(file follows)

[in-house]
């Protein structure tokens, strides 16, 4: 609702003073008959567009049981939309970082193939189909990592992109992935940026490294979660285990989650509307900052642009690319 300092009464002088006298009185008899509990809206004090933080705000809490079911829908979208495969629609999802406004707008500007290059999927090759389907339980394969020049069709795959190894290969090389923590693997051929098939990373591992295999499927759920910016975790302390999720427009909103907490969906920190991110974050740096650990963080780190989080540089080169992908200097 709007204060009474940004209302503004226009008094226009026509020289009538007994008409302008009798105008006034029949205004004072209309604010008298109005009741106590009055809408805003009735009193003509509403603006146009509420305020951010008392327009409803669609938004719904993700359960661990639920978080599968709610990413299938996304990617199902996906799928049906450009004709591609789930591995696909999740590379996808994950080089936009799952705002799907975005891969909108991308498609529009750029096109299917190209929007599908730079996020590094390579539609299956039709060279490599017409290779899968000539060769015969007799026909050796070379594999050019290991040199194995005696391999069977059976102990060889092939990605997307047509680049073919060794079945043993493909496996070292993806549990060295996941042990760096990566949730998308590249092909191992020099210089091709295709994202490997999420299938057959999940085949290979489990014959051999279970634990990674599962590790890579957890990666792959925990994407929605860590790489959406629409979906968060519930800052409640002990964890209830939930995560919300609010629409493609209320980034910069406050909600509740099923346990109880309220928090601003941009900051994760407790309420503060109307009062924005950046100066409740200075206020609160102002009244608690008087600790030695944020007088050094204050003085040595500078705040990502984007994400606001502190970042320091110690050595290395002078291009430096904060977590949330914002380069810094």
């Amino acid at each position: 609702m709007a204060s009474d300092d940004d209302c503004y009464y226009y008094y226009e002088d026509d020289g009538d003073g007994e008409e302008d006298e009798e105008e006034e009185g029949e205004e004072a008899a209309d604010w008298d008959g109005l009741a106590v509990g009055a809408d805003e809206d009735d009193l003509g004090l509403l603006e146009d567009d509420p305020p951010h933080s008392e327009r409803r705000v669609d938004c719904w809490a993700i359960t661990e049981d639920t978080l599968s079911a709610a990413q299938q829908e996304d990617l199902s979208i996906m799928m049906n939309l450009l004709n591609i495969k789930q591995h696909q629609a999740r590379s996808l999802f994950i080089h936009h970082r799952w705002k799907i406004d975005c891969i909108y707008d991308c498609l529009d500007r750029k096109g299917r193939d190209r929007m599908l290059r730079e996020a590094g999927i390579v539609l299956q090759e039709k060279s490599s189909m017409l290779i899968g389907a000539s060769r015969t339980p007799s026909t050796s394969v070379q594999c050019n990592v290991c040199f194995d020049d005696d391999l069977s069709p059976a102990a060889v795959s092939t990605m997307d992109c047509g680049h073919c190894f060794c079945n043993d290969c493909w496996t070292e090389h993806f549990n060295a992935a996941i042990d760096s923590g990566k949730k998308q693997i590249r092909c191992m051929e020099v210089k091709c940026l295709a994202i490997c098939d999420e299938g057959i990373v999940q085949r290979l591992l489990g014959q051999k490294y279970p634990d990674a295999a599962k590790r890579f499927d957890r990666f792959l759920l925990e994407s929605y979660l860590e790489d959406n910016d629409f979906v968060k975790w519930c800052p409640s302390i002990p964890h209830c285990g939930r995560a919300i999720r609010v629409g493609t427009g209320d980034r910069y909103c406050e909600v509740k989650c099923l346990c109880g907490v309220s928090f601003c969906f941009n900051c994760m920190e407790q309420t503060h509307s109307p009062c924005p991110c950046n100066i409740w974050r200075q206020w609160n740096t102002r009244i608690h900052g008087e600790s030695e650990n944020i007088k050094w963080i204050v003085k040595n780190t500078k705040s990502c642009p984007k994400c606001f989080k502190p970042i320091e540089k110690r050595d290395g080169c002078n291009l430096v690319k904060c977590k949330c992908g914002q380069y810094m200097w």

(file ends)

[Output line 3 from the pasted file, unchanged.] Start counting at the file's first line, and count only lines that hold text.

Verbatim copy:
């Amino acid at each position: 609702m709007a204060s009474d300092d940004d209302c503004y009464y226009y008094y226009e002088d026509d020289g009538d003073g007994e008409e302008d006298e009798e105008e006034e009185g029949e205004e004072a008899a209309d604010w008298d008959g109005l009741a106590v509990g009055a809408d805003e809206d009735d009193l003509g004090l509403l603006e146009d567009d509420p305020p951010h933080s008392e327009r409803r705000v669609d938004c719904w809490a993700i359960t661990e049981d639920t978080l599968s079911a709610a990413q299938q829908e996304d990617l199902s979208i996906m799928m049906n939309l450009l004709n591609i495969k789930q591995h696909q629609a999740r590379s996808l999802f994950i080089h936009h970082r799952w705002k799907i406004d975005c891969i909108y707008d991308c498609l529009d500007r750029k096109g299917r193939d190209r929007m599908l290059r730079e996020a590094g999927i390579v539609l299956q090759e039709k060279s490599s189909m017409l290779i899968g389907a000539s060769r015969t339980p007799s026909t050796s394969v070379q594999c050019n990592v290991c040199f194995d020049d005696d391999l069977s069709p059976a102990a060889v795959s092939t990605m997307d992109c047509g680049h073919c190894f060794c079945n043993d290969c493909w496996t070292e090389h993806f549990n060295a992935a996941i042990d760096s923590g990566k949730k998308q693997i590249r092909c191992m051929e020099v210089k091709c940026l295709a994202i490997c098939d999420e299938g057959i990373v999940q085949r290979l591992l489990g014959q051999k490294y279970p634990d990674a295999a599962k590790r890579f499927d957890r990666f792959l759920l925990e994407s929605y979660l860590e790489d959406n910016d629409f979906v968060k975790w519930c800052p409640s302390i002990p964890h209830c285990g939930r995560a919300i999720r609010v629409g493609t427009g209320d980034r910069y909103c406050e909600v509740k989650c099923l346990c109880g907490v309220s928090f601003c969906f941009n900051c994760m920190e407790q309420t503060h509307s109307p009062c924005p991110c950046n100066i409740w974050r200075q206020w609160n740096t102002r009244i608690h900052g008087e600790s030695e650990n944020i007088k050094w963080i204050v003085k040595n780190t500078k705040s990502c642009p984007k994400c606001f989080k502190p970042i320091e540089k110690r050595d290395g080169c002078n291009l430096v690319k904060c977590k949330c992908g914002q380069y810094m200097w």